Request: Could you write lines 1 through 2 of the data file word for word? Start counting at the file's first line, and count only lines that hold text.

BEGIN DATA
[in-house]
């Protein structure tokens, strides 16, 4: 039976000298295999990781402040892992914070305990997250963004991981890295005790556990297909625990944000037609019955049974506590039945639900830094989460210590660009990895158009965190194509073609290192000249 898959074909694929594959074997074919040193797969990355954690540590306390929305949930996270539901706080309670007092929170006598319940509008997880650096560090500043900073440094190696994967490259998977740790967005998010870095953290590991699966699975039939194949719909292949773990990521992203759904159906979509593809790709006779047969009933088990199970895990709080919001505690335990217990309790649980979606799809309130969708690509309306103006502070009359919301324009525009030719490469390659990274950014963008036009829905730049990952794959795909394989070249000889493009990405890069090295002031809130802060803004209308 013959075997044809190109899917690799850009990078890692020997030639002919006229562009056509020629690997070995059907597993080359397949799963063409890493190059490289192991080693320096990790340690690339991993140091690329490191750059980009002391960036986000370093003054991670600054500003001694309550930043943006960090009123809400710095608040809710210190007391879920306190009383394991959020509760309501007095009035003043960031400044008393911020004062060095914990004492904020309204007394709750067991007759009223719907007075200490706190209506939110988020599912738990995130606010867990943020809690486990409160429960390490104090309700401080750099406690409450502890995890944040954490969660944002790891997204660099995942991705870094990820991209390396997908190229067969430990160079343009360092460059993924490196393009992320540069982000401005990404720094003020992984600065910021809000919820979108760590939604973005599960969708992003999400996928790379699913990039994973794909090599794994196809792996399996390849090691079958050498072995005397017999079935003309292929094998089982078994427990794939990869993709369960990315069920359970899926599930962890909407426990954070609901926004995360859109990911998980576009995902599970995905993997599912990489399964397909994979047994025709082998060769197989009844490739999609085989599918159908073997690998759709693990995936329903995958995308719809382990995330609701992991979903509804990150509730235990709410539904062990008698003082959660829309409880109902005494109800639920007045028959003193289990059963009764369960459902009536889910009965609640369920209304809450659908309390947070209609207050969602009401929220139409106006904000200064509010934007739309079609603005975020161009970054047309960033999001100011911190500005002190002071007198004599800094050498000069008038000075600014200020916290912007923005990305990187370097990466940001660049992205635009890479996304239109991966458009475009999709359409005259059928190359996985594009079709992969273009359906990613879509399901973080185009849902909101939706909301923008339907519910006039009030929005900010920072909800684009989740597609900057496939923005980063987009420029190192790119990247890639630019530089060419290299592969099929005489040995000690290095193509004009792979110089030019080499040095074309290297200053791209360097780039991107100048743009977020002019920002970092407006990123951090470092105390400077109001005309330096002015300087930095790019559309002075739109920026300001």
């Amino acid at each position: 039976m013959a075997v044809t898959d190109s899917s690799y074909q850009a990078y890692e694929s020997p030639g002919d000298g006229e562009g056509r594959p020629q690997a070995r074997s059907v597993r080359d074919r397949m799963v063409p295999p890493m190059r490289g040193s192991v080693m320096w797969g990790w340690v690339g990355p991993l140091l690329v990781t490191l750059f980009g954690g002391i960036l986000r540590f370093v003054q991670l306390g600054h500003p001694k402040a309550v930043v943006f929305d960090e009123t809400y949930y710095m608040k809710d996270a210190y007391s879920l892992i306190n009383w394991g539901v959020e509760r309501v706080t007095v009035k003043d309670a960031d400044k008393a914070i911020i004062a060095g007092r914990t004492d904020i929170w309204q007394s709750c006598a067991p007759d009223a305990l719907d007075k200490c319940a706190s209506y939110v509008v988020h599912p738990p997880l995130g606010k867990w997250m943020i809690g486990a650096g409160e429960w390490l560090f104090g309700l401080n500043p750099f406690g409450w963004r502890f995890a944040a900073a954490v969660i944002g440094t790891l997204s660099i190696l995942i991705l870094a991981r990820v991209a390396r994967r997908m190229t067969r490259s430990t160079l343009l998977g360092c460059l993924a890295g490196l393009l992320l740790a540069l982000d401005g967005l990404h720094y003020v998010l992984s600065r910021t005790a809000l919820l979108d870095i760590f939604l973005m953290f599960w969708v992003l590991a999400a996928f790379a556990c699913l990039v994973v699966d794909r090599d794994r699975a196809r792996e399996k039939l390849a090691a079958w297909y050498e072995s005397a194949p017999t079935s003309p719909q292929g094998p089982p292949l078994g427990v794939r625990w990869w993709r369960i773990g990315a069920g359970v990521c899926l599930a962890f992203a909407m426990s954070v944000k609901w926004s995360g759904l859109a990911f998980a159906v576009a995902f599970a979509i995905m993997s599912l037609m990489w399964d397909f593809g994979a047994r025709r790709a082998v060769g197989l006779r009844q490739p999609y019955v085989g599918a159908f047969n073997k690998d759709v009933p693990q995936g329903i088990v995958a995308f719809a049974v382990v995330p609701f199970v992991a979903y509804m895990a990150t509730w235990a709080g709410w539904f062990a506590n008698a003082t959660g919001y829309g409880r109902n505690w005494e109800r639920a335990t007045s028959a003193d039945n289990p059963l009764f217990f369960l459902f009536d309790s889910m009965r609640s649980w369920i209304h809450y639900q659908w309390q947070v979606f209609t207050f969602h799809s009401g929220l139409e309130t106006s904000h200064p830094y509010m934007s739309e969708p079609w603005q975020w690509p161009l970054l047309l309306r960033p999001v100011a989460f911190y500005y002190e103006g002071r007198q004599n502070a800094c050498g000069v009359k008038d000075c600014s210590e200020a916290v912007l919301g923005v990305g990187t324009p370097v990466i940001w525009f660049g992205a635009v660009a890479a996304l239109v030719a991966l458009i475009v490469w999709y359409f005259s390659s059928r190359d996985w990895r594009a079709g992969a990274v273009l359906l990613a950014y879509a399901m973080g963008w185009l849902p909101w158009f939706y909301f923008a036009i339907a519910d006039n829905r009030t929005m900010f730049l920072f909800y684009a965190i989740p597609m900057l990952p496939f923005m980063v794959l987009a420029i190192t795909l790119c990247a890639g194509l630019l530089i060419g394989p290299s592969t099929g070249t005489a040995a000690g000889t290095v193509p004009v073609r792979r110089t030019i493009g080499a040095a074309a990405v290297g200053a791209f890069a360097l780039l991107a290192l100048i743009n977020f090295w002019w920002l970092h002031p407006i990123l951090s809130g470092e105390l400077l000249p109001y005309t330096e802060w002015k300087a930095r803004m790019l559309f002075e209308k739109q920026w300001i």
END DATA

[in-house]
């Protein structure tokens, strides 16, 4: 039976000298295999990781402040892992914070305990997250963004991981890295005790556990297909625990944000037609019955049974506590039945639900830094989460210590660009990895158009965190194509073609290192000249 898959074909694929594959074997074919040193797969990355954690540590306390929305949930996270539901706080309670007092929170006598319940509008997880650096560090500043900073440094190696994967490259998977740790967005998010870095953290590991699966699975039939194949719909292949773990990521992203759904159906979509593809790709006779047969009933088990199970895990709080919001505690335990217990309790649980979606799809309130969708690509309306103006502070009359919301324009525009030719490469390659990274950014963008036009829905730049990952794959795909394989070249000889493009990405890069090295002031809130802060803004209308 013959075997044809190109899917690799850009990078890692020997030639002919006229562009056509020629690997070995059907597993080359397949799963063409890493190059490289192991080693320096990790340690690339991993140091690329490191750059980009002391960036986000370093003054991670600054500003001694309550930043943006960090009123809400710095608040809710210190007391879920306190009383394991959020509760309501007095009035003043960031400044008393911020004062060095914990004492904020309204007394709750067991007759009223719907007075200490706190209506939110988020599912738990995130606010867990943020809690486990409160429960390490104090309700401080750099406690409450502890995890944040954490969660944002790891997204660099995942991705870094990820991209390396997908190229067969430990160079343009360092460059993924490196393009992320540069982000401005990404720094003020992984600065910021809000919820979108760590939604973005599960969708992003999400996928790379699913990039994973794909090599794994196809792996399996390849090691079958050498072995005397017999079935003309292929094998089982078994427990794939990869993709369960990315069920359970899926599930962890909407426990954070609901926004995360859109990911998980576009995902599970995905993997599912990489399964397909994979047994025709082998060769197989009844490739999609085989599918159908073997690998759709693990995936329903995958995308719809382990995330609701992991979903509804990150509730235990709410539904062990008698003082959660829309409880109902005494109800639920007045028959003193289990059963009764369960459902009536889910009965609640369920209304809450659908309390947070209609207050969602009401929220139409106006904000200064509010934007739309079609603005975020161009970054047309960033999001100011911190500005002190002071007198004599800094050498000069008038000075600014200020916290912007923005990305990187370097990466940001660049992205635009890479996304239109991966458009475009999709359409005259059928190359996985594009079709992969273009359906990613879509399901973080185009849902909101939706909301923008339907519910006039009030929005900010920072909800684009989740597609900057496939923005980063987009420029190192790119990247890639630019530089060419290299592969099929005489040995000690290095193509004009792979110089030019080499040095074309290297200053791209360097780039991107100048743009977020002019920002970092407006990123951090470092105390400077109001005309330096002015300087930095790019559309002075739109920026300001």